Legal Ethics

Iowa Supreme Court Rejects Proposal to Keep Facts of Consent Suspensions Secret

The Iowa Supreme Court has rejected a proposal aimed at speeding up the lawyer discipline process by keeping secret the reasons for consent suspensions.

Court spokesman Steve Davis told the Des Moines Register the public’s need for information about suspended lawyers who may return to law practice outweighs the need to expedite ethics prosecutions.

The court’s Office of Professional Regulation had proposed the idea. The director of the office, Paul Wieck II, acknowledged competing interests in an interview with the ABA Journal last month. “Certainly there’s an interest in a suspension situation in the public generally knowing what conduct was involved,” he said. “But there’s an interest in moving a lawyer who commits violations out of practice as soon as possible.”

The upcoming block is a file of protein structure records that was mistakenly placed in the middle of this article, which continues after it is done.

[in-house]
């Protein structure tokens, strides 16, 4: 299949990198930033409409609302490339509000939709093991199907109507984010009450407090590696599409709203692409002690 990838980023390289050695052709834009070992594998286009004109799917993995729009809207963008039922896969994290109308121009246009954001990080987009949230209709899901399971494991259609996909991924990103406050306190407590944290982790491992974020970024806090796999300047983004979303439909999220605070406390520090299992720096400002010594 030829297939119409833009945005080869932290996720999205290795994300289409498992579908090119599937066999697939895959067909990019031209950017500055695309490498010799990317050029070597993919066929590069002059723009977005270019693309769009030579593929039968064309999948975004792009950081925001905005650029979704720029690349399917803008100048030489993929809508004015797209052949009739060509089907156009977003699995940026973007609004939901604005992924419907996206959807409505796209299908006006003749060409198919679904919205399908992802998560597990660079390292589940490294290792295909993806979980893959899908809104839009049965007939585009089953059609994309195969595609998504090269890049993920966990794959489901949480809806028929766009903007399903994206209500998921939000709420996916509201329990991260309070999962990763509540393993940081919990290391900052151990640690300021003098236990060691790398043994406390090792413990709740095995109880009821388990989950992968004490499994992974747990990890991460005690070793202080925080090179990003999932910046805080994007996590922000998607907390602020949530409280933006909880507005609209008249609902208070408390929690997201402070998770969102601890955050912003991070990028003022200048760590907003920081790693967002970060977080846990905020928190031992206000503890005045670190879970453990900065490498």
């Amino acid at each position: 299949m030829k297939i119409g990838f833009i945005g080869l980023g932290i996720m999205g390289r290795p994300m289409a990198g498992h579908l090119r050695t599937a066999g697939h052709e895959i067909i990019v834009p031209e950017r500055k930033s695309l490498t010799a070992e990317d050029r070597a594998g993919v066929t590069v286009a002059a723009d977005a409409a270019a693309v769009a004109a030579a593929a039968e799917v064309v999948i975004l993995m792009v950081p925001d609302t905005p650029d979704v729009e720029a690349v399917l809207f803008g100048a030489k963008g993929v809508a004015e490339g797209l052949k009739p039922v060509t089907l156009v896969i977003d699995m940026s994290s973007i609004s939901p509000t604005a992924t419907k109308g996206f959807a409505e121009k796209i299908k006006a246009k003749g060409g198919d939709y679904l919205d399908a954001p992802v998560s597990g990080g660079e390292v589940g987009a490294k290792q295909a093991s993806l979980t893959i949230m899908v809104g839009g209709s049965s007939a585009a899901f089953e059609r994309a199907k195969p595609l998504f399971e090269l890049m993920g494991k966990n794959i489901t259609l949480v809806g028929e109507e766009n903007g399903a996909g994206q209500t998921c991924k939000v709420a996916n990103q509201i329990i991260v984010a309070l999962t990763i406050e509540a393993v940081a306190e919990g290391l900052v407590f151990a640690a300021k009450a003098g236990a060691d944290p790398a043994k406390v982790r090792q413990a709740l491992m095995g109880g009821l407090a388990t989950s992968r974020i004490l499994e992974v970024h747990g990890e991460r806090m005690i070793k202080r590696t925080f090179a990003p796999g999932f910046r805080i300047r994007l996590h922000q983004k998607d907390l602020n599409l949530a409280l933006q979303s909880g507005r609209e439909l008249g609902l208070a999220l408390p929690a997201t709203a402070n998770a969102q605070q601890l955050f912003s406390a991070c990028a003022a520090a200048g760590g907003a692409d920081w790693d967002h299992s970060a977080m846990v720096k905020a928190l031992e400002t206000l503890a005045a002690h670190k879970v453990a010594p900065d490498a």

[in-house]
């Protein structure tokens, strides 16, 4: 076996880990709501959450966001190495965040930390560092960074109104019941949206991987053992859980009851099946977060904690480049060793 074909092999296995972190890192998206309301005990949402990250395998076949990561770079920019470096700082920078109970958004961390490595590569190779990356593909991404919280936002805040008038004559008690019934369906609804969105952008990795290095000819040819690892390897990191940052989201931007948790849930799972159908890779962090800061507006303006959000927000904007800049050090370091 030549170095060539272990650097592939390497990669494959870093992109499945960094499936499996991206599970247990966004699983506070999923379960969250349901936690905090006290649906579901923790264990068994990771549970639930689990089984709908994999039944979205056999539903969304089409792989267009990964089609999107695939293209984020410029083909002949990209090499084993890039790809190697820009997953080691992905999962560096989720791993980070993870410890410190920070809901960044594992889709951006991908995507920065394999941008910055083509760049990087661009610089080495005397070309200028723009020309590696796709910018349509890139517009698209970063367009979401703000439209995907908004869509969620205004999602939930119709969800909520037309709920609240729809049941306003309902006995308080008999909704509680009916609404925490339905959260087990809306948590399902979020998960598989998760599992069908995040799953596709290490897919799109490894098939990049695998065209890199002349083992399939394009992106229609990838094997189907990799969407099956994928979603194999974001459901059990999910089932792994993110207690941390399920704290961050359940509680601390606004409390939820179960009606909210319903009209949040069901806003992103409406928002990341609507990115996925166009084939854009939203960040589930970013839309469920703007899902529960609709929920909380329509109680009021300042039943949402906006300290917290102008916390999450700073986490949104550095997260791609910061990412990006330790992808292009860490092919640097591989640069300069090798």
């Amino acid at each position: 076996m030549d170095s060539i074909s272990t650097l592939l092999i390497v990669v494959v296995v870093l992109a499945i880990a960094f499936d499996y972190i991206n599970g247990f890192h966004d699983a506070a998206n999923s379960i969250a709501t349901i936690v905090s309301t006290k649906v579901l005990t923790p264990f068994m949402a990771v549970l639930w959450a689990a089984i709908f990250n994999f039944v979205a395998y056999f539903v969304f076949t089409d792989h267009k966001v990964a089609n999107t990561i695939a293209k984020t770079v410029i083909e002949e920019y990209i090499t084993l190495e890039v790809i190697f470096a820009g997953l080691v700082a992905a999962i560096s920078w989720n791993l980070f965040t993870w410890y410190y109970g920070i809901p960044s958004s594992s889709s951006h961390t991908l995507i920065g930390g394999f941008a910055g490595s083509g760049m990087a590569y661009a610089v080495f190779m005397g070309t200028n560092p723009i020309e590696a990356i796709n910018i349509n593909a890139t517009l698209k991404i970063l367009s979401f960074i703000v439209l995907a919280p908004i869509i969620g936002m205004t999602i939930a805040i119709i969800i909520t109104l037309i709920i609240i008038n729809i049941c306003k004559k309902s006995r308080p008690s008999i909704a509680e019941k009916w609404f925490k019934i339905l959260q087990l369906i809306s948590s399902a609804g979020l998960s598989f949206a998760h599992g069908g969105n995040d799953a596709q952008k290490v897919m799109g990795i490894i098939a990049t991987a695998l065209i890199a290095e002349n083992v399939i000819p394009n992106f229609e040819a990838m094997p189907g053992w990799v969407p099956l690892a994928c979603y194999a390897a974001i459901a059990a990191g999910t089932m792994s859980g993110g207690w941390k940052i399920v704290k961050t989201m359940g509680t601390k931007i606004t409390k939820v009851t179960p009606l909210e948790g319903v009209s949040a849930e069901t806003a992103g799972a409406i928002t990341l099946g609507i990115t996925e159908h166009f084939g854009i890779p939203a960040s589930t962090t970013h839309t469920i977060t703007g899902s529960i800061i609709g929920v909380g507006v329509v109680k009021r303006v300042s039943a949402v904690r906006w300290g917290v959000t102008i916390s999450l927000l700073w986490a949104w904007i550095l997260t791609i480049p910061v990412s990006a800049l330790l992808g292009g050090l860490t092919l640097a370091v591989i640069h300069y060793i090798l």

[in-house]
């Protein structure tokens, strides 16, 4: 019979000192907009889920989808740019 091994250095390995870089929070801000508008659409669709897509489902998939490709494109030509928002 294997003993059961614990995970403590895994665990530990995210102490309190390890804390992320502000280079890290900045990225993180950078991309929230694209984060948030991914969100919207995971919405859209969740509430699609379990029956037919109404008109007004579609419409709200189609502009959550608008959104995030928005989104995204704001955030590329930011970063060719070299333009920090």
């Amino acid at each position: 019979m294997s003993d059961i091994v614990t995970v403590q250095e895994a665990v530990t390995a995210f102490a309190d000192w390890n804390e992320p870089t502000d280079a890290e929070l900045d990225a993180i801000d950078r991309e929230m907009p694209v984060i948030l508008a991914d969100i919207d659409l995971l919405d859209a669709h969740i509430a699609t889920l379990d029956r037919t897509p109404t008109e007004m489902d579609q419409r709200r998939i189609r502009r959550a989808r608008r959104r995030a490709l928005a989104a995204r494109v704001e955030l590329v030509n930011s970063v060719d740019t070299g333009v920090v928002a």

Wieck had said his proposal mirrored the process for attorney disbarment in the state. When lawyers consent to disbarment, the affidavits they file outlining the facts of the case remain private unless the Iowa Supreme Court requires disclosure.

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